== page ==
Bone Density

A bone density scan (also referred to as DEXA), is a specialized form of x-ray technology that is used to measure bone mineral density. It is non-invasive and painless. A bone density scan is most often recommended to assist your healthcare provider in diagnosing osteoporosis. This is a condition that involves a gradual loss of calcium which can cause the bones to become more fragile and more likely to break. Osteoporosis usually affects women after menopause. Besides helping to diagnose osteoporosis, a bone density scan can assess an individual’s risk for developing fractures. The risk of developing a fracture can then be utilized by your healthcare provider to determine the necessity of treatment (calcium supplementation).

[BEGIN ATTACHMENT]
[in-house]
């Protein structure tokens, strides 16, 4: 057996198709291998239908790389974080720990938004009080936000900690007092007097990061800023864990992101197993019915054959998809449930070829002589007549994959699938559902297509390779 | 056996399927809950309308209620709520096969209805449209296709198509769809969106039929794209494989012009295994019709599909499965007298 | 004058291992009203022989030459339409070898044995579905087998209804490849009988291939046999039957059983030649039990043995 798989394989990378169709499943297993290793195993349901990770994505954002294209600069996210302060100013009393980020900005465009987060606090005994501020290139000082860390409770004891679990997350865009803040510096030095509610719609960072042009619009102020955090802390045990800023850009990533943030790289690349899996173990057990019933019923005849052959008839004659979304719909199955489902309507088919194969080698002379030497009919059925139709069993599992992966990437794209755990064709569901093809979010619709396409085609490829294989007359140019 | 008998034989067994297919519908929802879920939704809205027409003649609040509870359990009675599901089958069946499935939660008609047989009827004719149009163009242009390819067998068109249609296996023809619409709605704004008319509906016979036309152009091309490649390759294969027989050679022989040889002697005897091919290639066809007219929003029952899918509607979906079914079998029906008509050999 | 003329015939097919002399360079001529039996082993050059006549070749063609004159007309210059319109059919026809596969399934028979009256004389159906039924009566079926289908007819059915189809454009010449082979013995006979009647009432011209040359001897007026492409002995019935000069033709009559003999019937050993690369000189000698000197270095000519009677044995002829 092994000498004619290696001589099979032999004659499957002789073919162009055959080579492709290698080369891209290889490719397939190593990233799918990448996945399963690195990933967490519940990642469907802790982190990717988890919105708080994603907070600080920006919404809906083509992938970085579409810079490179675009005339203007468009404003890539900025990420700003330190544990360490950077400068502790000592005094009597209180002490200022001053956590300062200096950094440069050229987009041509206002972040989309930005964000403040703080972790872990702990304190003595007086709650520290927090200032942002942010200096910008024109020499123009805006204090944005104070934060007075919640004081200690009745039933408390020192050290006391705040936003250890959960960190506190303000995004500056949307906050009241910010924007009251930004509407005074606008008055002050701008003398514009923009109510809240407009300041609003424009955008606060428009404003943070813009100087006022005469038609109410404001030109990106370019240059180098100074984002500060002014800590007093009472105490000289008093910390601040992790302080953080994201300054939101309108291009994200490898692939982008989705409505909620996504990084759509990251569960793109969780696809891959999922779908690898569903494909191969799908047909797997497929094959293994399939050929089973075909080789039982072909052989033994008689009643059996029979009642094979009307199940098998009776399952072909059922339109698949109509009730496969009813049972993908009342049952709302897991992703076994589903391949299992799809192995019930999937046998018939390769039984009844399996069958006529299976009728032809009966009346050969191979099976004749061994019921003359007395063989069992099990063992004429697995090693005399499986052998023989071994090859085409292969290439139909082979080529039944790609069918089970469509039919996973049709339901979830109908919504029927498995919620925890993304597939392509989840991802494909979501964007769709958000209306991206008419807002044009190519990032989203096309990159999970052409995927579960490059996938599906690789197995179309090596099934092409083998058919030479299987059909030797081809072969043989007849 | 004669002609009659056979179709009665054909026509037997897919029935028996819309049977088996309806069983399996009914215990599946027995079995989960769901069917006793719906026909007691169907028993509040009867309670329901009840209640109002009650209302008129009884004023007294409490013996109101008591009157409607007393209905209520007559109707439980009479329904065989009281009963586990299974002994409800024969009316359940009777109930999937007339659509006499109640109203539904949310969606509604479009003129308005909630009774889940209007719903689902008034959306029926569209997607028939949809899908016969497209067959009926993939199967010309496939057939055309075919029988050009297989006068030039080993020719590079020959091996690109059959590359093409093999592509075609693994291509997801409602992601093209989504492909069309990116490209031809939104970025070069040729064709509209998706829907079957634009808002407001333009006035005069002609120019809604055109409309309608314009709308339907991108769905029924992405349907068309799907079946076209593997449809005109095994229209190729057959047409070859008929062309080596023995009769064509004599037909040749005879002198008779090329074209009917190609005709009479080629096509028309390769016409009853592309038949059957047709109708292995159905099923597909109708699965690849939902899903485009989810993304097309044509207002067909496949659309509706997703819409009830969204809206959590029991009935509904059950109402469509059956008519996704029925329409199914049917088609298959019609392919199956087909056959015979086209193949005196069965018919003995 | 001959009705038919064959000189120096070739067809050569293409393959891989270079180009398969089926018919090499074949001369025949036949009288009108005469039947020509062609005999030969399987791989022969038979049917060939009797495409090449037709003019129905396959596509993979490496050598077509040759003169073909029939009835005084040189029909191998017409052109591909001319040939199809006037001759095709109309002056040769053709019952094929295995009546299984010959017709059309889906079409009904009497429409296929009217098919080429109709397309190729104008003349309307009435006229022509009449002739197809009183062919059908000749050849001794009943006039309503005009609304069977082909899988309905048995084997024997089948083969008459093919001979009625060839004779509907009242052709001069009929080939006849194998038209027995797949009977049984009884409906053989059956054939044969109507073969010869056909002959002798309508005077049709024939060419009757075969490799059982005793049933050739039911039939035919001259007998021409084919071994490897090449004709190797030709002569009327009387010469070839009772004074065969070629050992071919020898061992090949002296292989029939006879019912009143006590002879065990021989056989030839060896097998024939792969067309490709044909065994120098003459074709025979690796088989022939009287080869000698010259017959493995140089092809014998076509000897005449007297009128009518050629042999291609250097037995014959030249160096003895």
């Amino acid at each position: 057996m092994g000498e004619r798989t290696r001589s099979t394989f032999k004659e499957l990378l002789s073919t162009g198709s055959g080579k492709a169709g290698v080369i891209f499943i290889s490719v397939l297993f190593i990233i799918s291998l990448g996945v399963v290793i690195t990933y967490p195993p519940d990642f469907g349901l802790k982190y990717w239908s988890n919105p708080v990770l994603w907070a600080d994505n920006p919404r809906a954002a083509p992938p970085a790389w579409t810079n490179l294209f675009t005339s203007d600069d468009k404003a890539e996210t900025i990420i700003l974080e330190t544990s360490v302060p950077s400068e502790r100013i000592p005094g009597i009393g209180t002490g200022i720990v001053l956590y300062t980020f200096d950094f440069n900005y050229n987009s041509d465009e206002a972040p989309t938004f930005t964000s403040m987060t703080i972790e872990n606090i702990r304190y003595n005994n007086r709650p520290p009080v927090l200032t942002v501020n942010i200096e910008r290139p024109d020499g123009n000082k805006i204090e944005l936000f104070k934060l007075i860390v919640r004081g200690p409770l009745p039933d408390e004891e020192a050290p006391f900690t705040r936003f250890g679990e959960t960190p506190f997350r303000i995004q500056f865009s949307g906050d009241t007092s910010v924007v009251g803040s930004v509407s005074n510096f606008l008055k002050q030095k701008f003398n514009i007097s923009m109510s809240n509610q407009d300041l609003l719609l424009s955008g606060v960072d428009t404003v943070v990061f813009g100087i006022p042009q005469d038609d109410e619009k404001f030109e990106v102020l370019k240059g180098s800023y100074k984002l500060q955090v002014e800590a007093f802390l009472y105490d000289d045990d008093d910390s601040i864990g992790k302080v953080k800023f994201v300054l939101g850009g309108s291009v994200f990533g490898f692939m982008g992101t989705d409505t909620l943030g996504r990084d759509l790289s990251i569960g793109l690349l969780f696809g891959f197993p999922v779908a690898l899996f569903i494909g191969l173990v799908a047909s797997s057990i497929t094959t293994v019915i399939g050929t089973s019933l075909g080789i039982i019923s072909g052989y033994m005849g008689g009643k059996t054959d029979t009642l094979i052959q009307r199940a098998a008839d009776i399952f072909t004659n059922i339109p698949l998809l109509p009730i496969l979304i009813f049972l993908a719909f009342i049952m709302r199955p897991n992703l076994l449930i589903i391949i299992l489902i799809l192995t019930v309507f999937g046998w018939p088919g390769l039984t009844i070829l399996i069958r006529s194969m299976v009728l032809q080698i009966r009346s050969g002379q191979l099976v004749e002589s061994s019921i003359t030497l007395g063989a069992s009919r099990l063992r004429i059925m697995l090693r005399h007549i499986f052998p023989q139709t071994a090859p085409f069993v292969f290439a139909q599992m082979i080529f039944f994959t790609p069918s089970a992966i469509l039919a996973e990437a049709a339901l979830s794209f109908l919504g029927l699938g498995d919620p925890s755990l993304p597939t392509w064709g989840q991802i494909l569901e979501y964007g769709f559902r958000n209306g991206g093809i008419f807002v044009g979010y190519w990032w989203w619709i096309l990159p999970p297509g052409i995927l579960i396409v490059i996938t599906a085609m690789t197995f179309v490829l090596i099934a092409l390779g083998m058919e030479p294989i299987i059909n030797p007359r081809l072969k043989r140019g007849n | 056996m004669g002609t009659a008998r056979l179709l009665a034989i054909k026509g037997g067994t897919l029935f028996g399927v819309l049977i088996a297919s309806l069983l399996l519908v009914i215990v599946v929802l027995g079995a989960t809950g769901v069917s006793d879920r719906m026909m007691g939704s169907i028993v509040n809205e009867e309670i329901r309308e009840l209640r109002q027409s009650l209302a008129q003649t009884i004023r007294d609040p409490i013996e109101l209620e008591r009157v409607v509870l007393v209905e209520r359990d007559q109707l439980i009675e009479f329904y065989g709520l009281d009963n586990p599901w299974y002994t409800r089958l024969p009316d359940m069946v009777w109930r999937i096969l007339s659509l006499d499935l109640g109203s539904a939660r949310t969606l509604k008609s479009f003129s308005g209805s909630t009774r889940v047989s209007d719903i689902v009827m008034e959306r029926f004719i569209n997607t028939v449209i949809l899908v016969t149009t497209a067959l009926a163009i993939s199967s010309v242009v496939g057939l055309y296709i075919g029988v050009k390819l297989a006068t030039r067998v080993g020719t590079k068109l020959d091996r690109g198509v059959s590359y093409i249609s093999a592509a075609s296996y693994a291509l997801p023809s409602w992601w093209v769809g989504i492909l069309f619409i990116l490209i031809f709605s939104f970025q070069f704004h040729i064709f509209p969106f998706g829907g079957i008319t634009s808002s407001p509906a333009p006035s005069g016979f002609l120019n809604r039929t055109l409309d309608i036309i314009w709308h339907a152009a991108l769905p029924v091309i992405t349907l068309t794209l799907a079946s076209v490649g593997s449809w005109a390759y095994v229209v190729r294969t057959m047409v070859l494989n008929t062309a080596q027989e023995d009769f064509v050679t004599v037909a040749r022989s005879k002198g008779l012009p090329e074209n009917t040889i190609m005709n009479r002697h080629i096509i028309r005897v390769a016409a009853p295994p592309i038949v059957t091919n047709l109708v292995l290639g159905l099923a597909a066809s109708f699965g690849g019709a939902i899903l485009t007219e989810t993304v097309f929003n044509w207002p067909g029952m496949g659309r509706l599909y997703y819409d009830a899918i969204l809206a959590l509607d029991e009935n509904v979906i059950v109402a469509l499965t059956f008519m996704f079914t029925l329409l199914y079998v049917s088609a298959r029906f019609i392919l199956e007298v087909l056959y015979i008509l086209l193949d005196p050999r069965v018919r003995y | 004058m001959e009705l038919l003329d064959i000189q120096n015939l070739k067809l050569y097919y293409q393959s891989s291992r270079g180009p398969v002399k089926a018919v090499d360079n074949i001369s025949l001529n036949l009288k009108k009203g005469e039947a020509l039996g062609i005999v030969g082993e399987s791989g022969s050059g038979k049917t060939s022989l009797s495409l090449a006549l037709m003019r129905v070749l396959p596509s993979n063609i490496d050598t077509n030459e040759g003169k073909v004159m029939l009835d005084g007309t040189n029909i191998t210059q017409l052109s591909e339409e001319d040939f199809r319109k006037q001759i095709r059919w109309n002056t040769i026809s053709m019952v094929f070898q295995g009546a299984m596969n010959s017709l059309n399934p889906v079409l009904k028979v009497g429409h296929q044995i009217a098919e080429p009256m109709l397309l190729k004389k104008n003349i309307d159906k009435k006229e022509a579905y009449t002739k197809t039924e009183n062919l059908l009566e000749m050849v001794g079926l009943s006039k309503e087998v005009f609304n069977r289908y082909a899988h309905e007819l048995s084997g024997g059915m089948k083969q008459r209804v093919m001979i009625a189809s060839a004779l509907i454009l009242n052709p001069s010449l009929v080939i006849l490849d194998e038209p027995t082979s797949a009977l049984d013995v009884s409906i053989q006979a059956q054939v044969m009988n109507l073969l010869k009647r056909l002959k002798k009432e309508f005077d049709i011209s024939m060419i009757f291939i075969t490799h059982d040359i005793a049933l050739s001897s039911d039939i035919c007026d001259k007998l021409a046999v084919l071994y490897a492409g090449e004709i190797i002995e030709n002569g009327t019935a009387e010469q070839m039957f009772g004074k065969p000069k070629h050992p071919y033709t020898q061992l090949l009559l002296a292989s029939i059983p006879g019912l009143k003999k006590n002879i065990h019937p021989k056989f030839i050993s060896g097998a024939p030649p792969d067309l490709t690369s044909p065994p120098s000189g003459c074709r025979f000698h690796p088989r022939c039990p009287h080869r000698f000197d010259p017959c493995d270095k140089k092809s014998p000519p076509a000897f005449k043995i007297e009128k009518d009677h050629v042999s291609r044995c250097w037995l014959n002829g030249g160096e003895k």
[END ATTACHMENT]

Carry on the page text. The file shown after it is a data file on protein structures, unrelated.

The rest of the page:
If you are taking calcium supplements, do not take them for 24 hours before your scan. Wear loose, comfortable clothing on the day of the scan. Try to avoid clothing with zippers or belts. Inform the technologist if you recently had any type of barium exam or have been injected with a contrast material for a study such as a CT. If so, you may have to reschedule your bone density scan.

Prior to the examination, the technologist will assist you in lying down on the table. An imaging device or detector will be positioned over your body in order to measure the bone density in your hips and spine. The detector will slowly pass over the areas being examined. In order to transmit clear images to the computer, you will be asked to lie very still. The study takes about 10-15 minutes to complete. The computer images will be reviewed by a board-certified radiologist and the results sent to your healthcare provider.